Friday, 13 July 2012

The finished product

Well its been worth the wait although given the time in anticipation, the handover was inevitably a little of an anti-climax taking place in yet another downpour. Three car loads of personal items were installed aboard then numerous trips to local stores to add galley essentials and food stocks.

Ecky Thump moored in Glascote Basin during a brief spell when it wasn't raining. The device on the white pole provides a long range WiFi hookup to local household utilising BT's internet sharing scheme.

The finishing touches since its show debut include the Kardean flooring using re-claimed Victorian oak effect strips in saloon, galley and bedroom. It matches the real wood so well you cannot tell its artificial. In the bathroom, diagonal set marble effect square tiles are used with silver strips in between. Given the minimal length apparently only one tile didn't need cutting. All have been fitted to a very high standard though.

Galley now fully operational. Note expensive but superbly crafted custom spice rack. The half round breakfast table with bargain price gas strut stools from B & Q, are proving more useful than expected. Although compact, the saloon accommodates two swivel recliners plus a foot stool.

SMD LED lights have replaced most of the quartz halogen bulbs. Although difficult to match the light output of the original 20 watt ones, the power consumption will be a small fraction allowing them to be left on without concern. Given the price of metered electricity the Mikuni diesel heater is proving useful to provide hot water. Its controlled by a battery driven timer/stat located in the bedroom with two on/off cycles per day.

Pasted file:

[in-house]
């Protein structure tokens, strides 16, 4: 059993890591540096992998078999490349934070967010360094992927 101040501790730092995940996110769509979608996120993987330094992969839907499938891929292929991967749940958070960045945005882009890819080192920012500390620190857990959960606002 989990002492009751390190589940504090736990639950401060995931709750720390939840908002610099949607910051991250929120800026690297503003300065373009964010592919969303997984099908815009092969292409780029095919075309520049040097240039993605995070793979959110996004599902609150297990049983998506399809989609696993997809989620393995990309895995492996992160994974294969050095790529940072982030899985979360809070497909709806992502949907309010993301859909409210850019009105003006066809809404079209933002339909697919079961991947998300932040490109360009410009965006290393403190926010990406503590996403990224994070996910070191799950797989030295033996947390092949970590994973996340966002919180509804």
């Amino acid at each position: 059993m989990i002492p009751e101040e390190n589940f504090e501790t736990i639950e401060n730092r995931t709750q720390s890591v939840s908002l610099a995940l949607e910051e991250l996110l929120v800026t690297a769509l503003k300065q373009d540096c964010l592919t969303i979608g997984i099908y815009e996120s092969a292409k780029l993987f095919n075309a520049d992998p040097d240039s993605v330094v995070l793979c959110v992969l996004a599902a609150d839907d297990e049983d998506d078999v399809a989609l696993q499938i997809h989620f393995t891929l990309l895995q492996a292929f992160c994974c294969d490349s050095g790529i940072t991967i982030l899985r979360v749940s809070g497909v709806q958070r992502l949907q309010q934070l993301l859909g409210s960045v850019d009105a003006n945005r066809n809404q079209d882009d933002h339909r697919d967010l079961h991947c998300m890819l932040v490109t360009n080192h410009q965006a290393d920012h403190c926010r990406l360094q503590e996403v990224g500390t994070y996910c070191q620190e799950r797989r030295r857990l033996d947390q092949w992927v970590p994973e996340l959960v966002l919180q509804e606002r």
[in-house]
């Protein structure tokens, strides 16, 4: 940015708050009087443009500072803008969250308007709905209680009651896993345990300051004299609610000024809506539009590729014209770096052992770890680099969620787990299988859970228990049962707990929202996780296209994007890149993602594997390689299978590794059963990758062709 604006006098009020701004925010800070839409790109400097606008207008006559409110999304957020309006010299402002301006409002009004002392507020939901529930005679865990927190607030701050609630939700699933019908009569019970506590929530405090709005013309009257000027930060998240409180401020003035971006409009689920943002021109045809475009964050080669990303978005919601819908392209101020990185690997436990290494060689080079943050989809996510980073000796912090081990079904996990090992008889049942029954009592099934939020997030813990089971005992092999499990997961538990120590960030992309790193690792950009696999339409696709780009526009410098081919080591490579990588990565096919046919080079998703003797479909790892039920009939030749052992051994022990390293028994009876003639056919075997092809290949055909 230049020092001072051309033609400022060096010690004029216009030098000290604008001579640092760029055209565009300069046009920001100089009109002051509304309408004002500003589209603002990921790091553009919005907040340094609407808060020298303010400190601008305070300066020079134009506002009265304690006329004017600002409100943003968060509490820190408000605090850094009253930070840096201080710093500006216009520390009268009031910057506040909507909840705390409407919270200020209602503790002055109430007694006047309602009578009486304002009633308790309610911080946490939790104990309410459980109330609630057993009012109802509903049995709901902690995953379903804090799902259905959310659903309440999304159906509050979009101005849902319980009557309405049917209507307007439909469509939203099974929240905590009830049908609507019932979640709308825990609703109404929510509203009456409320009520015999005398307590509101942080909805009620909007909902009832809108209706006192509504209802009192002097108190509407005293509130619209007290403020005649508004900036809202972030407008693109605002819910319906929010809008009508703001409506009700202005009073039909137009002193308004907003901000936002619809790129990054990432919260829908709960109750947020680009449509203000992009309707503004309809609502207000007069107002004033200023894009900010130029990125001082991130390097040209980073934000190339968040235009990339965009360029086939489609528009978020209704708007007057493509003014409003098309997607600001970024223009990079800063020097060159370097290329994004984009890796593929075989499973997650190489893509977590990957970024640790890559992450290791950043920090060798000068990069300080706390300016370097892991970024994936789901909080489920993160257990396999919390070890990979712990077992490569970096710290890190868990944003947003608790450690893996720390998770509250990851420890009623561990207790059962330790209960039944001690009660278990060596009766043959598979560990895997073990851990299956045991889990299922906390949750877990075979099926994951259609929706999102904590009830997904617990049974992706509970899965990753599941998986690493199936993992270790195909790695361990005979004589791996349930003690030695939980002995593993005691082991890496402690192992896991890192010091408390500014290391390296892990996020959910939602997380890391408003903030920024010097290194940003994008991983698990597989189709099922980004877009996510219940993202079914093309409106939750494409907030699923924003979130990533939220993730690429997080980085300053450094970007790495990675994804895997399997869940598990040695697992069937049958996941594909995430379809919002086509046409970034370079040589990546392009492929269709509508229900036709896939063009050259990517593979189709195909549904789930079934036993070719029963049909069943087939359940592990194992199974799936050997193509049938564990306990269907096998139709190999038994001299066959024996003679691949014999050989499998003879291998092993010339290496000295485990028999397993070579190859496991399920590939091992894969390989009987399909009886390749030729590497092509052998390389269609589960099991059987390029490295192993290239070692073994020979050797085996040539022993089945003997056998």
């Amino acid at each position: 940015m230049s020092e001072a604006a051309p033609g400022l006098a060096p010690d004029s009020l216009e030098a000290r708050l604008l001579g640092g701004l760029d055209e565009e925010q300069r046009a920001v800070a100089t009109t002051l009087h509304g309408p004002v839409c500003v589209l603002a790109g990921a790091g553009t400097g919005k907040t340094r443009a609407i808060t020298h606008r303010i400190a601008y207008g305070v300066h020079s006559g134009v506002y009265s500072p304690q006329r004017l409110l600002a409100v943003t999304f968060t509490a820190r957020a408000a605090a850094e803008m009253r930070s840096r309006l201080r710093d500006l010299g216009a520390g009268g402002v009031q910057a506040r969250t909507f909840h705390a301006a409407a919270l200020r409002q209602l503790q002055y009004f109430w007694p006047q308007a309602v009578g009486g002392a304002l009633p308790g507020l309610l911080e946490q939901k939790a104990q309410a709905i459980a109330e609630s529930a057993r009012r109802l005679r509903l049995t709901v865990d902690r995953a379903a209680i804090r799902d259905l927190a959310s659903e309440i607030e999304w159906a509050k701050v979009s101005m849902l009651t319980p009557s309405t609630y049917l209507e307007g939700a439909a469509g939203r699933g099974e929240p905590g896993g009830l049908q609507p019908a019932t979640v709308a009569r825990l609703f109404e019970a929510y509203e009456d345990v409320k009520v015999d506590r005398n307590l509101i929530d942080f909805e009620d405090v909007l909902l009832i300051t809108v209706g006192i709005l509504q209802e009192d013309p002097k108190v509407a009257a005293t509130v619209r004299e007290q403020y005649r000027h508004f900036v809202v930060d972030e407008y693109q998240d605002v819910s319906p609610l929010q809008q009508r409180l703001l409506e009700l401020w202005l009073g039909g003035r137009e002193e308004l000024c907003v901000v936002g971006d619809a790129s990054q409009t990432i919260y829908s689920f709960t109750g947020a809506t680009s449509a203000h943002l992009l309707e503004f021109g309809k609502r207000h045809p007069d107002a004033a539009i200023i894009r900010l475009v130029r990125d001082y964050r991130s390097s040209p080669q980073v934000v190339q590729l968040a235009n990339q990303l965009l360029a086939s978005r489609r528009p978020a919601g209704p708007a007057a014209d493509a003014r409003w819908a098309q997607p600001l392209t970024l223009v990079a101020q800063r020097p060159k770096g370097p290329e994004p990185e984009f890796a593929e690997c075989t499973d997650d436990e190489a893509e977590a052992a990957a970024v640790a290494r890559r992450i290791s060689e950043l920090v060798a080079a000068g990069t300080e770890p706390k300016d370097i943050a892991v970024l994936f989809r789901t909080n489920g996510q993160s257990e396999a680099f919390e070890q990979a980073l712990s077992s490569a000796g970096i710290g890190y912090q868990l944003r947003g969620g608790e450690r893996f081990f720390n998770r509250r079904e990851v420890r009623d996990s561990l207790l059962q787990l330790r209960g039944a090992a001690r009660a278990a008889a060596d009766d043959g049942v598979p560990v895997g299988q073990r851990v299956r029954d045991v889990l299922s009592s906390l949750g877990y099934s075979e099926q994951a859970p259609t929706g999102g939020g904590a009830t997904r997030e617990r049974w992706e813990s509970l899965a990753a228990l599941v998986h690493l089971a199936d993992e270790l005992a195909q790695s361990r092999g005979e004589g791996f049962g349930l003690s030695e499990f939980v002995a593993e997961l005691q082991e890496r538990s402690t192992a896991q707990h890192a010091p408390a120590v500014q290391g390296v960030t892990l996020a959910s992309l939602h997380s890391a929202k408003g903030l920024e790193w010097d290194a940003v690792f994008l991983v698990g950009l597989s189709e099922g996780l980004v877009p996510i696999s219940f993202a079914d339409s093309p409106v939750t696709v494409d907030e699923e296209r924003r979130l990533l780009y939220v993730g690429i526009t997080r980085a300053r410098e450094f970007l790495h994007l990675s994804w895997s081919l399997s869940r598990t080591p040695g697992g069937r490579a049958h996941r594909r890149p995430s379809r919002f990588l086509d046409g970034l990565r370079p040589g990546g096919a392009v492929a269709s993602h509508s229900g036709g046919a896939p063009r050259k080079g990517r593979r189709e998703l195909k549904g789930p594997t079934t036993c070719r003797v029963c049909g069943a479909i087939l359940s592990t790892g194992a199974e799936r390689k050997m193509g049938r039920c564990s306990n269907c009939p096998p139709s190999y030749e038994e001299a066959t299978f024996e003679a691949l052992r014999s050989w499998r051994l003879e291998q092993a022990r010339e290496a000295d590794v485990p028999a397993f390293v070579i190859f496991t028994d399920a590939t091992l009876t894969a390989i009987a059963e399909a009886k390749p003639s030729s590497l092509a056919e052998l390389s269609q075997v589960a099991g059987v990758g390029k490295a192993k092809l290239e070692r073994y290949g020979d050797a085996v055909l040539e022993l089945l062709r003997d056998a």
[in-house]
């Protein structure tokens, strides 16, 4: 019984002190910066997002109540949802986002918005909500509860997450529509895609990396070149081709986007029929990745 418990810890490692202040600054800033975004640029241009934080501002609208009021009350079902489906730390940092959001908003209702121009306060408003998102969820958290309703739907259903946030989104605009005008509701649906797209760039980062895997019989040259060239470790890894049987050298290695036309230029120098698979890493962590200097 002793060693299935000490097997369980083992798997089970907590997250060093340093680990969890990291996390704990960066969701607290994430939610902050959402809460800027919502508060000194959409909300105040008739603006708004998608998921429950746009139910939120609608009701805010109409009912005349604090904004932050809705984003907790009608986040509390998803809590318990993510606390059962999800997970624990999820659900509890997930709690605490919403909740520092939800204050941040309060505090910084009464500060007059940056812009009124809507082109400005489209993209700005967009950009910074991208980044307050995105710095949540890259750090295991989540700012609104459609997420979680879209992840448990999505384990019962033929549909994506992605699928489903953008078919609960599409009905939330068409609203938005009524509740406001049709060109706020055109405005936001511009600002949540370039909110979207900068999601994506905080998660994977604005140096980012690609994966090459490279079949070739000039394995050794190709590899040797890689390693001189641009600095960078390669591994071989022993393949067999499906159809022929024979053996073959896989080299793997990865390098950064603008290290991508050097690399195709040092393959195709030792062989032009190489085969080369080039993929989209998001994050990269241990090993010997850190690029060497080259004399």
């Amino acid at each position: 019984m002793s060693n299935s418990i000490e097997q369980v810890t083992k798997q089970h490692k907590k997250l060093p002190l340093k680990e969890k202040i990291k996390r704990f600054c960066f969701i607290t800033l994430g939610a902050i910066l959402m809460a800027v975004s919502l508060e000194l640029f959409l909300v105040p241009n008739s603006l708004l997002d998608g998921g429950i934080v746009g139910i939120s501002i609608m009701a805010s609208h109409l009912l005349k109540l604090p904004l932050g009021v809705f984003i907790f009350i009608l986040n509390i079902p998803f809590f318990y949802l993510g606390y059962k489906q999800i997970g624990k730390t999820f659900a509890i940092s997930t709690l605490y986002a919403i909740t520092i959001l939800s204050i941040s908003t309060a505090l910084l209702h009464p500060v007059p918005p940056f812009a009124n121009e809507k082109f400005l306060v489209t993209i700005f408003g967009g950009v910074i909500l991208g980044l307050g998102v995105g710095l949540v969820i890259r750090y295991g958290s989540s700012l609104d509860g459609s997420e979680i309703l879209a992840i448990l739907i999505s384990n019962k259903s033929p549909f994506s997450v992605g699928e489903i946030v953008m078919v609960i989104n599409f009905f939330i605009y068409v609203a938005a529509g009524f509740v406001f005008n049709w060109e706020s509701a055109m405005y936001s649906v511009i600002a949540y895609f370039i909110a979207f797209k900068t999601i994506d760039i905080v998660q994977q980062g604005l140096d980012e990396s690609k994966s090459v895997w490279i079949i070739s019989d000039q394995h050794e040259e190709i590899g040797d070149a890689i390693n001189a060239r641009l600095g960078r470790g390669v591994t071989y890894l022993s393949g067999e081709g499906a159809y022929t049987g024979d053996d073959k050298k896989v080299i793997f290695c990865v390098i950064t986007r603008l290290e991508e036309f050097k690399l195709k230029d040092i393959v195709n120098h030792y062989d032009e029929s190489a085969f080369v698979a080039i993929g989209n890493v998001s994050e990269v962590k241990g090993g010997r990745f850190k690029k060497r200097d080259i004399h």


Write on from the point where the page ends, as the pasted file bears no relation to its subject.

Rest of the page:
Recently fitted neat alternator mount ladder. Top 160 amp unit charges the service battery bank. The bottom 90 amp one feeds all three banks via zero volt drop three way selective splitter which can be seen top left in right hand picture. The fuse to the right protects the long charge cable run to the bowthrust batteries.

I measured 156 amps from the top one at 650 rpm engine speed whilst testing with a 3kW kettle. With the second alt helping we were only 25 amps short of matching the load from the inverter.
Although the mechanical standard of the electrical installation was excellent many minor issues were found requiring correction, although I think I've nailed them all now. Tony did point out it was the most complicated electrical fit he had ever done. A failed shower pump-out float switch created a minor drama when 9 gallons of water were found under the engine room floor, fortunately well below the electrics. It was soon pumped out and a new float plus a manual override switch I had previously supplied (but deemed unnecessary!), fitted the following day. Seems I am the only customer to have suffered this problem though.

The boatman's cabin looks more the part now with the addition of a suitable quantity of canal ware. Val's relief was palpable, although I thought it looked rather nice previously decorating her fireplace. The three gallon Buckby can I acquired on eBay now needs repainting to match the boat. Note also the superb opening cabin stool, a Christmas present from Val, built and painted by Terence Edgar.

The thick carpet was custom knitted by Val from North African wool ribbon using giant wooden needles. She also threaded up the ribbon plates recently purchased at the Crick show.

So after a prolonged build I'm finally ready to go cruising - except the rain won't stop!  In fact since Steve's open weekend is only a week away I will probably stay based at Glascote Basin armed with a catering size can of Brasso. The following Tuesday we finally depart with my sister and brother-in-law as crew. Can't wait - more to follow when I hope to report on the boats performance.

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